For join count analysis, linkages between geographically near observations are the “joins” counted for the analysis. Thus, the way these joins are constructed will affect how the statistic works. This is a frequent concern in the analysis of spatial autocorrelation and reflects the fact that how spatial data are represented may reflect entirely different conceptualizations of geography itself. Thus, it is entirely consistent for there to be spatial autocorrelation in data using one geographical representation but no autocorrelation (or even reversed autocorrelation) in another representation. Here, to keep the analysis simple, we will use a common understanding of join to mean touching observations; if two districts share a boundary, we consider them joined. This is a “Queen contiguity” representation of geographical proximity, which is discussed further at length in the Representing Spatial Relationships dataset.
The most basic join count analysis examines how a feature with two categories is clustered in a given map. Usually, in the case of two-category join count analysis, we simply refer to categories by two colors: One category is called the “black” category and the other is the “white” category. When two sites, i, j, are near one another and are in different categories, the join (i, j) is considered a “cross-class” or black-white join. When sites i and j are in the same category, the join is considered a “same-class” join. Thus, in the whole map, joins may be either cross-class or same-class; the total number of same-class joins is a function of the same-class black-black and white-white joins. However, the cross-class joins are a single statistic that provides an indication of how thoroughly mixed the map is. Out of J joins, let there be nc cross-class joins and ns same-class joins, such that J = nc + ns. Conceptually, when nc < ns, observations tend to be surrounded by the same color observations. When nc > ns, observations tend to be surrounded by differently colored observations. Since it is marginally simpler to compute nc than ns, we focus on nc. Further, for multi-class generalizations of this binary join count statistic, the covariation of cross-class joins becomes important, and the cross-class join counts remain the central unit of analysis. Regardless, the numbers for nc and ns cannot be analyzed directly: They directly depend on the structure of connectivity between sites itself.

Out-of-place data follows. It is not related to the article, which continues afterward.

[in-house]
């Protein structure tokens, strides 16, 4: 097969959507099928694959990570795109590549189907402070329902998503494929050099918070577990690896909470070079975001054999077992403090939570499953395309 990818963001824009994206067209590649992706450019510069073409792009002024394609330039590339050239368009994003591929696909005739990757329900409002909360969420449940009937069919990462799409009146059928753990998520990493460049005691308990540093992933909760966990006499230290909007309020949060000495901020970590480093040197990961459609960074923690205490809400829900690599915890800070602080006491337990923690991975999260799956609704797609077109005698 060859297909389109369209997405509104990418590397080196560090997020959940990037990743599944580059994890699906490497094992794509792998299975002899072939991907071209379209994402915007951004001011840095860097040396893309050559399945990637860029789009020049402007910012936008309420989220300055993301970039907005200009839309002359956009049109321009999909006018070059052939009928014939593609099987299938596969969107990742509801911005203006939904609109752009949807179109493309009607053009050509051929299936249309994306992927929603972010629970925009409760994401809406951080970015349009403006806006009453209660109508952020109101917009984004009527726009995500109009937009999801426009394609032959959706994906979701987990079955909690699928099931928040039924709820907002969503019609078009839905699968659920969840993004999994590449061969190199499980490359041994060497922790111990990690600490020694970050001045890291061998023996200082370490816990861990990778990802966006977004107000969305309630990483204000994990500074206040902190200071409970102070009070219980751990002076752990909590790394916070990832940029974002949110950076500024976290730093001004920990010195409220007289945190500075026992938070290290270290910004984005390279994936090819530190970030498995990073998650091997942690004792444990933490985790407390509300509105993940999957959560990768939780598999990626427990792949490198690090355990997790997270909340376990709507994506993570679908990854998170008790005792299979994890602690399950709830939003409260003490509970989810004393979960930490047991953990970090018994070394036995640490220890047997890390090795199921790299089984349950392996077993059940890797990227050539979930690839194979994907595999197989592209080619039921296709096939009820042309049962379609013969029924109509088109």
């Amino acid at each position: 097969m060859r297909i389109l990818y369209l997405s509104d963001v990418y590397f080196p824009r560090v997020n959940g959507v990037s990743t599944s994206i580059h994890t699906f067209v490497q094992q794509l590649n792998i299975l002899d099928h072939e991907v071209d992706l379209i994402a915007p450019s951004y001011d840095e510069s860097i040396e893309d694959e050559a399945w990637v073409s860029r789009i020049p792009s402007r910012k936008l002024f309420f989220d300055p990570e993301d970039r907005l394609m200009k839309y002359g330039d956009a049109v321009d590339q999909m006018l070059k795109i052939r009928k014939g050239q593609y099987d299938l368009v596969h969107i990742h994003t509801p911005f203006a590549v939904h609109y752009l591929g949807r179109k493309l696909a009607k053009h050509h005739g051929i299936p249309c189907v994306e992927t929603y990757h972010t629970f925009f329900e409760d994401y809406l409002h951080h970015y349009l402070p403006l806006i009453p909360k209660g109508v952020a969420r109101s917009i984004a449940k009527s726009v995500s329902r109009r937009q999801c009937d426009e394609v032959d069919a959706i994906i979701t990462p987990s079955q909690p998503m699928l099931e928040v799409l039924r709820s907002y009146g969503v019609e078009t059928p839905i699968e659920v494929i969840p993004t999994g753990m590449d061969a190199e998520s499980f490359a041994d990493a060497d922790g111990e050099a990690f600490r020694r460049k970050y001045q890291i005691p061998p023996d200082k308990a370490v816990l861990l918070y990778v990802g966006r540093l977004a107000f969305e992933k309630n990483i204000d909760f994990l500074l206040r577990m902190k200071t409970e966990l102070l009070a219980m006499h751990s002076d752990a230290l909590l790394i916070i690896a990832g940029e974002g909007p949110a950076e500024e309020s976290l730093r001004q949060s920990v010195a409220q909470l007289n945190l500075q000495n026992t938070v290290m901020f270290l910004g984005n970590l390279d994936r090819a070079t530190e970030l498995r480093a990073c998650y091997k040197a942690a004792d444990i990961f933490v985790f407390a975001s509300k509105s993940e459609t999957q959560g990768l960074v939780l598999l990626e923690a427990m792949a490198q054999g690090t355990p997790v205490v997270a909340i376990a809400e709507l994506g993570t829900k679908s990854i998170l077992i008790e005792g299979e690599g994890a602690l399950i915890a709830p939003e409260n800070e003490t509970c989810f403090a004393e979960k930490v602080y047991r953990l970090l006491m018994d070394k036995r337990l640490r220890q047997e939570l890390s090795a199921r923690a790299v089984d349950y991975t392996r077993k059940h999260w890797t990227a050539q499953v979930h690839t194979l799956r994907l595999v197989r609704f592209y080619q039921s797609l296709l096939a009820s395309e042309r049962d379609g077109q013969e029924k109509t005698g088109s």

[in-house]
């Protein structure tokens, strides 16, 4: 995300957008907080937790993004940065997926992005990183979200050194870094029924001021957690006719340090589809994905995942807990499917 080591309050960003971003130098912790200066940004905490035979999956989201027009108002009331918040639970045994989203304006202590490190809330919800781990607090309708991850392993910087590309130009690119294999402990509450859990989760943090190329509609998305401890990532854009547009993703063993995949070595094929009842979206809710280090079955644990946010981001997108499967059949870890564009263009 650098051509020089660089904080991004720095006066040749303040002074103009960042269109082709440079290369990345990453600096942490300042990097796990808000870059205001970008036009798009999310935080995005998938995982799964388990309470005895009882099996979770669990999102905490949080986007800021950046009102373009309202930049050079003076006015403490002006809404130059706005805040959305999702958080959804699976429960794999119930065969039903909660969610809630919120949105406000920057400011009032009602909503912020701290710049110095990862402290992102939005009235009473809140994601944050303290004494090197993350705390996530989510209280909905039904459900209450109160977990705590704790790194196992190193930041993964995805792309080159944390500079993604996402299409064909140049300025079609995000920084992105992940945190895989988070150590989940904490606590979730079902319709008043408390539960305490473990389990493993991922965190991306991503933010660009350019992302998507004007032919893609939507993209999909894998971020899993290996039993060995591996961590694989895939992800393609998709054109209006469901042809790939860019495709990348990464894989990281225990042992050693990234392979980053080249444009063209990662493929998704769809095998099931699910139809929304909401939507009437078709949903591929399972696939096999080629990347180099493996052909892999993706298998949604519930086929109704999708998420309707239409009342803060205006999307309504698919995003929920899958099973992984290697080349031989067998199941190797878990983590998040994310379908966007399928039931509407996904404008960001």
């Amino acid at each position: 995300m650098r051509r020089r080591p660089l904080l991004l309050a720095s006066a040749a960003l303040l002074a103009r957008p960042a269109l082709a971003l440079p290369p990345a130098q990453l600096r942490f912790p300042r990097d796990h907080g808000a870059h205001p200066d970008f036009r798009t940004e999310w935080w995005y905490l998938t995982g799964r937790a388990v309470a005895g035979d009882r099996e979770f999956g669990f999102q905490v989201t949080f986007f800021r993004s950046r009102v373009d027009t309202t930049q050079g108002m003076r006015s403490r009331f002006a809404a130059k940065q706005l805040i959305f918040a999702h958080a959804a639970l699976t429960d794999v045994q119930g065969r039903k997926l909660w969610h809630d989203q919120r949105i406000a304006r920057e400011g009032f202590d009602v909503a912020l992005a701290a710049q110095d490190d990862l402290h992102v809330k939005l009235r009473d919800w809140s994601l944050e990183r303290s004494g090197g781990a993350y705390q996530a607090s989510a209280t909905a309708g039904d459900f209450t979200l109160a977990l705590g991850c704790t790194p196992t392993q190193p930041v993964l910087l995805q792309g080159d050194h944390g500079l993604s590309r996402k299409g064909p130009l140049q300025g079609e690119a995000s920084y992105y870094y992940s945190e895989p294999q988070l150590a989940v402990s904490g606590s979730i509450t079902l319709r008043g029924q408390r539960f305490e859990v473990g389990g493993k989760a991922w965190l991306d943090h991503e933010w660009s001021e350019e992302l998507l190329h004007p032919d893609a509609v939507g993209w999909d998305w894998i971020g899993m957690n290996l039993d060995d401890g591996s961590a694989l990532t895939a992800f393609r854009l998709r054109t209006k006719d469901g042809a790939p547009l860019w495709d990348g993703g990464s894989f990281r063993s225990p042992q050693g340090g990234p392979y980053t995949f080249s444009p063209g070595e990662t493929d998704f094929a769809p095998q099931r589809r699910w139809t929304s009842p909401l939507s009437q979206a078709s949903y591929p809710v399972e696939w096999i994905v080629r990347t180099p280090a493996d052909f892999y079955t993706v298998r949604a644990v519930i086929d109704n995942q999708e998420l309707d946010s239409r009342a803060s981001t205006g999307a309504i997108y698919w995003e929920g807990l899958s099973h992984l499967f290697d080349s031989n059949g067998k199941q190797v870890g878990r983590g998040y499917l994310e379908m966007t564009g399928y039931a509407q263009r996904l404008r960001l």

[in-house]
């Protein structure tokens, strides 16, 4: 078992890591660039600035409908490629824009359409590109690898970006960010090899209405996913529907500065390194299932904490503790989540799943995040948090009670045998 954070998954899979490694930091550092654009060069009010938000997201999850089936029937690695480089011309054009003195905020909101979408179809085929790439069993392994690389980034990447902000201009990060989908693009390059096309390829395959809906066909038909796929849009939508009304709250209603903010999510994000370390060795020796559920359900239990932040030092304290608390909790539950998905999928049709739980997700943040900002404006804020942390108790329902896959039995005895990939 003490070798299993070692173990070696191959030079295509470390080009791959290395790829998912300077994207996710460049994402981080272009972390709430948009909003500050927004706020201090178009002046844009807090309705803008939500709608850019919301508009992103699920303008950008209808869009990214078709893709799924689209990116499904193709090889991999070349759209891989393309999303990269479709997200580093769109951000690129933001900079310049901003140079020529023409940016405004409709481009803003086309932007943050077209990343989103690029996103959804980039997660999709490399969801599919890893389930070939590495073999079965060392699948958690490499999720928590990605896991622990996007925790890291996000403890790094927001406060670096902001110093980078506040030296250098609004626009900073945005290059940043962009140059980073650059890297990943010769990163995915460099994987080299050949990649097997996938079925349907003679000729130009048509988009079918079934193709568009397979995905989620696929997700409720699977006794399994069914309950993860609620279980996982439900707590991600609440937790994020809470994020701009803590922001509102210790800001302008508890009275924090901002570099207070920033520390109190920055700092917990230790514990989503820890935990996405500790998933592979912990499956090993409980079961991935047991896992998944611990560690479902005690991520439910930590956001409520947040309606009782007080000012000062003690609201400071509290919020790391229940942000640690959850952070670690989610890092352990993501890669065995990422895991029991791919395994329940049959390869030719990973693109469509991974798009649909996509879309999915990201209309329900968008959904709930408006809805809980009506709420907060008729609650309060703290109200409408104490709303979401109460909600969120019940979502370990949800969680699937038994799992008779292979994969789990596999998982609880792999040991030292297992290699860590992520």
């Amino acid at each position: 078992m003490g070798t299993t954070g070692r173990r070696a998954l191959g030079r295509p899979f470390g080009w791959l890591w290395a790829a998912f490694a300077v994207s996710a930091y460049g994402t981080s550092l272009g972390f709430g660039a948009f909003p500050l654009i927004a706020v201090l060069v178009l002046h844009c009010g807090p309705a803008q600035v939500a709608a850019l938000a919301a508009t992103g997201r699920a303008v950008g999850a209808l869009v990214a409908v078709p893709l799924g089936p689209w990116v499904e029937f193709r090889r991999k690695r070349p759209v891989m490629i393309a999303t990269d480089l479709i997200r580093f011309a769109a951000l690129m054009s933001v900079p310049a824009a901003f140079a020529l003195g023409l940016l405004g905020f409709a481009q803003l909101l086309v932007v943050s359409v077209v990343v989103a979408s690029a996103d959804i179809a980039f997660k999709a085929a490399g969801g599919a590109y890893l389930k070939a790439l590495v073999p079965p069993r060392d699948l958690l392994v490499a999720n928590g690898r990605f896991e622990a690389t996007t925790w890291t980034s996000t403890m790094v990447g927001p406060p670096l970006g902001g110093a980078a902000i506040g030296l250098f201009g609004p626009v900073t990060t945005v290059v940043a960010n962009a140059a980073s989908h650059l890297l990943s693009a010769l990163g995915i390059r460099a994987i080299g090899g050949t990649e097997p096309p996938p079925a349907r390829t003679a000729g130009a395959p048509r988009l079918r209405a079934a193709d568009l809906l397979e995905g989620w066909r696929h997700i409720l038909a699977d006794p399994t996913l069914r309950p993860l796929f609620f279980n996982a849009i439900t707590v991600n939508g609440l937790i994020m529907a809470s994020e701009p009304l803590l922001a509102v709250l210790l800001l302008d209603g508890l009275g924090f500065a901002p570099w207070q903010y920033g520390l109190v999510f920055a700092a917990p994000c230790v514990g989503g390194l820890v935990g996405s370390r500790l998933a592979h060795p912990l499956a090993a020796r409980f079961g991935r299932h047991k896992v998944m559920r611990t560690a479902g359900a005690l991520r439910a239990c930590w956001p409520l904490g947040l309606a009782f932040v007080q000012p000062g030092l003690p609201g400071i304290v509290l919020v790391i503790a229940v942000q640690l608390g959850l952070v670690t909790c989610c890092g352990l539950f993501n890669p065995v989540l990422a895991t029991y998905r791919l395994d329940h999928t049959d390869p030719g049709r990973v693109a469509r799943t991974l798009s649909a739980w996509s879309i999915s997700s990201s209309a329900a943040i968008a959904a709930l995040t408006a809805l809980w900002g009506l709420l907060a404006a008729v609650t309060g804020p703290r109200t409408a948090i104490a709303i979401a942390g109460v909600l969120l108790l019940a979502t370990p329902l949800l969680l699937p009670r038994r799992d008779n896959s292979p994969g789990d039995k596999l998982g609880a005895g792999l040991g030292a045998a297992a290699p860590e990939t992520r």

Thus, we tend to use map permutation methods, akin to those used in the assessment of Moran’s I, to identify when nc is much larger than would be expected at random. In the case of binary join count statistics, it becomes simple to visualize these map randomizations, given the fact that the two categories provide stark visual contrasts:
Now, we will examine the join count statistics using the esda package in Python. esda stands for “Exploratory Spatial Data Analysis,” methods which typically do not involve explicit models of the outcome under study. Here, as we discuss above, join count analysis focuses on the number of nearby observations that fall into different categories. The esda package provides a method for estimating join count statistics quickly and efficiently, using the Join_Count class. First, though, we must define the joins which link observations. Here, we’ll use the queen contiguity graph between residential districts in Berlin, like we discuss in the Representing Spatial Relationships dataset.
Then, estimating join counts uses the Join_Counts class in esda. Here, we’ll save the results to an object named joins_counted.
The joins_counted object has a few relevant properties, like the total number of joins J:
The total number of black-white or black-black joins:
And, the pseudo-p-value of observing random maps with as many bw or bb joins we did see:
A simpler, more direct way to understand this pseudo-p-value is to examine the set of simulations directly. For example, the number of black-white joins found in the data (167) is plotted in orange in front of the whole distribution of black-white joins seen in 1,000 random maps:
From this histogram, we see that a majority of the simulations had as many as (or more) black-white joins. Thus, the simulated maps tended to be more thoroughly mixed than the observed map, but about 30% of the simulations are less thoroughly mixed as well. This suggests the observed map is well within the expected range of black-white joins. In terms of the actual meaning of the data, this suggests that short-stay districts are not significantly more clustered or dispersed than would be expected from a random shuffle of the map itself.
Now that you’ve done a join count analysis for residential districts in Berlin, do the same for listings where the rental has either a cat or a dog. This will identify whether listings with cats tend to cluster or disperse, relative to dog listings. To extract which listings have cats or dogs, we first:
And then, for the black/white category, we then must construct a variable for a listing in the
With this new dataframe containing only Airbnb listings with either cats or dogs,